As a ballplayer, Mike Flanagan was more of a fuzzy memory to me than a lot of guys of his era and stature. I should have more vivid memories of him pitching for the early 80s Orioles, back when I used to watch Tigers games all the time, but I don’t. I remember Jim Palmer more because he was a bigger name. I even remember Scott McGregor more for some reason. Flanagan was more a name and a baseball card to me.
And that makes me sad today, as I’m reading all of the remembrances of him as both a pitcher and a character. Buster Oleny and Tim Kurkjian each have good ones. Each worth your time for the anecdotes and the obvious affection they had for him. Kurkjian’s is funny and touching, ending with “No one made me laugh like Mike Flanagan. Tonight, he made me cry.”
Reports are that Flanagan committed suicide. How awful it would be if we found out that all of that wry humor about which many of us are first learning was really there to mask pain.
Yankees first baseman Greg Bird gave his team tons of confidence to hand him the everyday job at first base to start the 2017 regular season, batting .451/.556/1.098 with eight home runs in 51 spring at-bats. But he’s followed that up by hitting .107/.254/.214 through the first month of the regular season.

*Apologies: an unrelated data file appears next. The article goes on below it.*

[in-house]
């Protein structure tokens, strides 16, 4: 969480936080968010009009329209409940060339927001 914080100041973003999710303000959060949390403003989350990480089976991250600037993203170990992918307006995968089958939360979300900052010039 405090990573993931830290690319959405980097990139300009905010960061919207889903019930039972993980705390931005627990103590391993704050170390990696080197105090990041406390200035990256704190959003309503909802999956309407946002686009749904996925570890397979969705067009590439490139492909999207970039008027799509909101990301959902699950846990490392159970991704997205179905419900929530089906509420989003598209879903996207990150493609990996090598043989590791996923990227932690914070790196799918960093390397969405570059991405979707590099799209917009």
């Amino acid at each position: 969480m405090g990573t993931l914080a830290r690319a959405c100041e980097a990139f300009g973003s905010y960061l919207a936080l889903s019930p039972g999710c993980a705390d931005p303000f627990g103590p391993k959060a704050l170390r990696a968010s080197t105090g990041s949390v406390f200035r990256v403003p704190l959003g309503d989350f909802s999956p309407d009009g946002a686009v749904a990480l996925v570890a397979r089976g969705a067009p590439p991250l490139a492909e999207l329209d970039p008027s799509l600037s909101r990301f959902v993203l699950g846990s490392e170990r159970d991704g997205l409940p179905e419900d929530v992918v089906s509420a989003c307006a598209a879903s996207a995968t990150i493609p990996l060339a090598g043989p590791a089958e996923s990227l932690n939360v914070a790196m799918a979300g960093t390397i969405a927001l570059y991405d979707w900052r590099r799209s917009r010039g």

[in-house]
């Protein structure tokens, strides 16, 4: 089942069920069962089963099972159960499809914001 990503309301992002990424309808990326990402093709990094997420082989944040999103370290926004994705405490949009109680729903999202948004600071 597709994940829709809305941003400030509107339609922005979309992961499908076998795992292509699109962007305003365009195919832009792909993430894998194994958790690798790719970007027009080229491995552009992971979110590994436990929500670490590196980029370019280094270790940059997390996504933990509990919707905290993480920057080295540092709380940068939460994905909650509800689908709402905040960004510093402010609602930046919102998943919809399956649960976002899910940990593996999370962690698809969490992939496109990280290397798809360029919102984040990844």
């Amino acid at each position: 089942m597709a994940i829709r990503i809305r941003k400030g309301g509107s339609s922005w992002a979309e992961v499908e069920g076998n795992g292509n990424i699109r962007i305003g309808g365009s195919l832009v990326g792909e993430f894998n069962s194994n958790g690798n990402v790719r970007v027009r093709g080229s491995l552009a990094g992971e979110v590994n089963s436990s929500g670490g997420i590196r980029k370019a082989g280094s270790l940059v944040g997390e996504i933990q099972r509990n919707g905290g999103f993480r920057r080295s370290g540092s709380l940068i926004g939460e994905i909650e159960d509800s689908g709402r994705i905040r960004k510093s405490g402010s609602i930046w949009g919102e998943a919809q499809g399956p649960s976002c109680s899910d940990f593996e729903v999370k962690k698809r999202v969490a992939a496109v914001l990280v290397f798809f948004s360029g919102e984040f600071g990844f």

GM Brian Cashman doesn’t have any intent to demote Bird back to Triple-A Scranton/Wilkes-Barre, MLB.com’s Bryan Hoch reports. Cashman said, “It’s not even an option for me in my mind right now, at all.”
Bird didn’t start Sunday’s game against the Orioles, a 7-4 loss in 11 innings. Lefty Wade Miley started for the Orioles, prompting manager Joe Girardi to put Chris Carter into the lineup at first base. If Bird isn’t able to figure things out, Carter might have an increased role on the team.
Rays starter Chris Archer threw his first pitch to Blue Jays outfielder Jose Bautista behind the slugger’s back with one out in the first inning of Sunday afternoon’s game in Toronto. Bautista and Archer then had a staredown. Home plate umpire Jim Wolf issued warnings to both teams. Bautista ultimately flied out to right field and he appeared to have a quick word with Archer on his way back to the dugout.
Archer could have been exacting revenge — euphemistically known as “protecting his teammate” — because Jays reliever Joe Biagini hit Rays outfielder Steven Souza in the seventh inning of Saturday’s game. Souza was forced to leave the game and underwent an X-ray, which came back negative. He was held out of Sunday’s lineup. Biagini’s pitch did not appear to be intentional.
The Jays won Sunday’s contest 3-1 with no further incident. The two clubs meet again in Tampa for a three-game series starting on May 5, so we’ll see if Sunday was the last of the bad blood between them.